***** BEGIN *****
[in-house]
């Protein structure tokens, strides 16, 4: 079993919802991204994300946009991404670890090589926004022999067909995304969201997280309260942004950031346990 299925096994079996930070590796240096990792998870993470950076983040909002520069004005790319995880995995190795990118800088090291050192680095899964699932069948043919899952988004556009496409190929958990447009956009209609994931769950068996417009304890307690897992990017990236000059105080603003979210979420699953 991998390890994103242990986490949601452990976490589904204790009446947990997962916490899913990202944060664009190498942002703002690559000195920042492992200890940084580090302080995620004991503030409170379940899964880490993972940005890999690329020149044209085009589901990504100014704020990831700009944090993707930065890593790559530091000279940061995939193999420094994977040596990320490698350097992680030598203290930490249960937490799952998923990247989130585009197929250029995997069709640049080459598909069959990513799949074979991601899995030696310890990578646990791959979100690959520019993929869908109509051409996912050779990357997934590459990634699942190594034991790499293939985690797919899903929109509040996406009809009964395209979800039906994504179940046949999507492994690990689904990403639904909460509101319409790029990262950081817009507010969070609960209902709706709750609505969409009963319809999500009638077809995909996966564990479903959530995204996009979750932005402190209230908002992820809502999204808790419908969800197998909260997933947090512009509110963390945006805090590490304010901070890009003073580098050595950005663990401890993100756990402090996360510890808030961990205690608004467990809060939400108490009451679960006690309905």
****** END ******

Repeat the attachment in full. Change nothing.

[in-house]
């Protein structure tokens, strides 16, 4: 079993919802991204994300946009991404670890090589926004022999067909995304969201997280309260942004950031346990 299925096994079996930070590796240096990792998870993470950076983040909002520069004005790319995880995995190795990118800088090291050192680095899964699932069948043919899952988004556009496409190929958990447009956009209609994931769950068996417009304890307690897992990017990236000059105080603003979210979420699953 991998390890994103242990986490949601452990976490589904204790009446947990997962916490899913990202944060664009190498942002703002690559000195920042492992200890940084580090302080995620004991503030409170379940899964880490993972940005890999690329020149044209085009589901990504100014704020990831700009944090993707930065890593790559530091000279940061995939193999420094994977040596990320490698350097992680030598203290930490249960937490799952998923990247989130585009197929250029995997069709640049080459598909069959990513799949074979991601899995030696310890990578646990791959979100690959520019993929869908109509051409996912050779990357997934590459990634699942190594034991790499293939985690797919899903929109509040996406009809009964395209979800039906994504179940046949999507492994690990689904990403639904909460509101319409790029990262950081817009507010969070609960209902709706709750609505969409009963319809999500009638077809995909996966564990479903959530995204996009979750932005402190209230908002992820809502999204808790419908969800197998909260997933947090512009509110963390945006805090590490304010901070890009003073580098050595950005663990401890993100756990402090996360510890808030961990205690608004467990809060939400108490009451679960006690309905």